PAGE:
Seminar: Erik M. Petzell on morphosyntactic variation and change in Viskadalian Swedish
Petzell discusses the Rich Agreement Hypothesis (RAH) in the context of data from Viskadalian Swedish.
Erik Magnusson Petzell (Institutet för språk och folkminnen, Gothenburg) is the second speaker in the seminar series on language change this autumn. His talk is entitled Morphosyntactic variation and change in Viskadalian Swedish. The seminar is is followed by snacks and refreshments – everyone is welcome!
In my talk, I address the alleged correlation between agreement inflection on finite verbs and verb movement to the I-domain known as the Rich Agreement Hypothesis (RAH). A decade ago, many considered the RAH to be dead (Bentzen et al. 2007). However, in recent years, it has been revitialised. In 2014, Koeneman & Zeijlstra reviewed and rejeceted all previous counter-examples. In 2017, Tvica conducted the most thorough RAH-test to date (in a typologically balanced sample of 24 languages), failing to falsify the hypothesis. In my talk, the empirical focus is on the varying morphosyntax of 20th century Viskadalian Swedish. Viskadalian verbs are inflected for both person and number, which should (given the RAH) trigger V-to-I. Still, it is only in the central parts of the Viskadalian dialect area (CV) that V-to-I occurs; in the south (SV), V must remain in situ (in VP). This lack of V-to-I in SV certainly appears to falsify the RAH. I argue, however, that the difference regarding V-to-I follows from SV and CV agreement being categorically different. Although both are semantically rich, only CV agreement is morphologically distinct, crucially triggering V-to-I. By contrast, in SV, agreement has been reanalysed either as embedded under tense or as part of the pronominal system. Both reanalyses can be described as instances of syntactic grammaticalisation in the sense of Roberts & Roussou (1999, 2003).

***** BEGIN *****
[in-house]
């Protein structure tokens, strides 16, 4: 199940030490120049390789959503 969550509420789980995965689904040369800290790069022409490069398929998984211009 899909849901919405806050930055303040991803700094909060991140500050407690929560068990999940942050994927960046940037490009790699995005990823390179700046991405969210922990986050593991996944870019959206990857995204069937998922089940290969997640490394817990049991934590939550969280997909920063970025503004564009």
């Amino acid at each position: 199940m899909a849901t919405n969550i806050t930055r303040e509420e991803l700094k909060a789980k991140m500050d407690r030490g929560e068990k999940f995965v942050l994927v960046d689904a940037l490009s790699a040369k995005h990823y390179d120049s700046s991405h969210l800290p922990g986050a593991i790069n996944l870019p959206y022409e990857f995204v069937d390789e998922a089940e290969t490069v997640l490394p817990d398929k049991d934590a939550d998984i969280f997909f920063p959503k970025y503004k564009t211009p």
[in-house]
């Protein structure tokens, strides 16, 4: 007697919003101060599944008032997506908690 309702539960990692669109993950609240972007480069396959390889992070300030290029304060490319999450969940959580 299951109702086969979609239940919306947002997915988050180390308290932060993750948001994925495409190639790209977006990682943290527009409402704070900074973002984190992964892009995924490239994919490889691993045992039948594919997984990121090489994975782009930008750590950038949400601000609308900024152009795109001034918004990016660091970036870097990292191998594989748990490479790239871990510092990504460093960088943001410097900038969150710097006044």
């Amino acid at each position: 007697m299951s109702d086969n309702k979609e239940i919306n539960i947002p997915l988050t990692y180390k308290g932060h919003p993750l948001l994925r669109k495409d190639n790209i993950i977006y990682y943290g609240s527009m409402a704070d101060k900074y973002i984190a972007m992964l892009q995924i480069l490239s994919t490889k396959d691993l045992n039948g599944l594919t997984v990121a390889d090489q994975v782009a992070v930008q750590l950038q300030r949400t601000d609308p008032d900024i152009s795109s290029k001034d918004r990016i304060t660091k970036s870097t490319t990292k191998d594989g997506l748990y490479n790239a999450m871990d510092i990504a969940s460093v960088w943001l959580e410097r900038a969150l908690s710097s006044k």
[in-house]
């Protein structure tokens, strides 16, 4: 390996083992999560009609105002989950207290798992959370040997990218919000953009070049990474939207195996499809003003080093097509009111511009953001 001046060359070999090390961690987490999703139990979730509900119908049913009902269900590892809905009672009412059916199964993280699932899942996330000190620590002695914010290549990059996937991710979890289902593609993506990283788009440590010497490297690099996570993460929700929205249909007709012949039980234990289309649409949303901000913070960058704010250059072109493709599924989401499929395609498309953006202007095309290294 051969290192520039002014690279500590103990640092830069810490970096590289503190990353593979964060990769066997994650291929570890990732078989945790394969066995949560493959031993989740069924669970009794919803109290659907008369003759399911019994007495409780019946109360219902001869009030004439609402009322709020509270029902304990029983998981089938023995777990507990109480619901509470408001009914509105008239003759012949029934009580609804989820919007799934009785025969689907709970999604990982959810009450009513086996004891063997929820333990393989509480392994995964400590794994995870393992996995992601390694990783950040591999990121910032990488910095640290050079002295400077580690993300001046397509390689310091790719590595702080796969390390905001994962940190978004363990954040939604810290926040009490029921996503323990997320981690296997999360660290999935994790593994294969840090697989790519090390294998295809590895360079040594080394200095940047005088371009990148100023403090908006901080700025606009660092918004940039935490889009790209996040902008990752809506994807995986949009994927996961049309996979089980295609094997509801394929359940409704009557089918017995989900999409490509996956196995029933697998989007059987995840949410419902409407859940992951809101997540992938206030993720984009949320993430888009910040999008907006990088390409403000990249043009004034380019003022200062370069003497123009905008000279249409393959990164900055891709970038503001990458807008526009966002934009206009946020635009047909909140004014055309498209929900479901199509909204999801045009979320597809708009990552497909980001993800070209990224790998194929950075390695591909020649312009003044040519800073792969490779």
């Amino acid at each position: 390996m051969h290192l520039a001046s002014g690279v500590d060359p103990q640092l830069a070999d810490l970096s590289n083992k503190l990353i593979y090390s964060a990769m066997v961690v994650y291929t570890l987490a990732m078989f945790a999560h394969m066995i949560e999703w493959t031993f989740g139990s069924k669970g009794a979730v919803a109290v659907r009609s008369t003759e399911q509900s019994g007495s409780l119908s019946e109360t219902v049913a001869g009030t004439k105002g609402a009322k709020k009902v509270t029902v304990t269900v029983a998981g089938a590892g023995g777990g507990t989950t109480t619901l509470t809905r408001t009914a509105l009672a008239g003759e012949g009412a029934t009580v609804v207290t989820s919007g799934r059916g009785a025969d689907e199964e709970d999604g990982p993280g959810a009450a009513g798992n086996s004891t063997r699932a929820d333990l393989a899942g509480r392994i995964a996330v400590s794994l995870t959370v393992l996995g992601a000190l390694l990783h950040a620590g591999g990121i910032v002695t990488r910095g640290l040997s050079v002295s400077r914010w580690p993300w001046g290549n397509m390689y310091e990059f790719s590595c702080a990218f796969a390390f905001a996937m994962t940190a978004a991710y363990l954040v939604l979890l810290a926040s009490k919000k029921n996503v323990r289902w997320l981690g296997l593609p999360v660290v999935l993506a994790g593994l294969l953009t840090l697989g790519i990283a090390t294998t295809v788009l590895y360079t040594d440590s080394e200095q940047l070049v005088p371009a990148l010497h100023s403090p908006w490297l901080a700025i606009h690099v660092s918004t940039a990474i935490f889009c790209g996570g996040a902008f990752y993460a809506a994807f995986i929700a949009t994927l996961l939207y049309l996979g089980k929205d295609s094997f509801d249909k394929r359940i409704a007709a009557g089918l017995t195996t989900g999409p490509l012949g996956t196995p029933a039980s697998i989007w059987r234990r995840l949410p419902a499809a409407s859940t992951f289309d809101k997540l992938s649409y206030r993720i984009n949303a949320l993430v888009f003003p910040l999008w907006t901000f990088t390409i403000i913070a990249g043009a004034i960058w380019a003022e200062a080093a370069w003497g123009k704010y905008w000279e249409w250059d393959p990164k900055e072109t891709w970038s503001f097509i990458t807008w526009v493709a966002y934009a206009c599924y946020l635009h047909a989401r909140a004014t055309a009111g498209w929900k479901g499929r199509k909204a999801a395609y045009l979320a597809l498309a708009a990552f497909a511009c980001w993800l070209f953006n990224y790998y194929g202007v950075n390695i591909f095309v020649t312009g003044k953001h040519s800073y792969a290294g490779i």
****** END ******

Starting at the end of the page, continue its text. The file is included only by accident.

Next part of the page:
Bentzen, Kristine, Gunnar Hrafn Hrafnbjargarson, Thorbjörg Hróarsdóttir, and Anna-Lena Wiklund. 2007. “Rethinking Scandinavian verb movement.” Journal of Comparative Germanic Linguistics 10: 203–233.
Koeneman Olaf & Hedde Zeijlstra. 2014. “The rich agreement hypothesis rehabilitated.” Linguistic Inquiry 45 (4): 571–615.
Roberts, Ian G., and Anna Roussou. 1999. ”A formal approach to ’grammaticalization’.” Linguistics 37 (6): 1011–1041.
Roberts, Ian G., and Anna Roussou. 2003. Syntactic change: a minimalist approach to grammaticalization. Cambridge: Cambridge University Press.
Tvica, Seid. 2017. Agreement and Verb Movement. The Rich Agreement Hypothesis from a Typological Perspective. Diss. University of Amsterdam.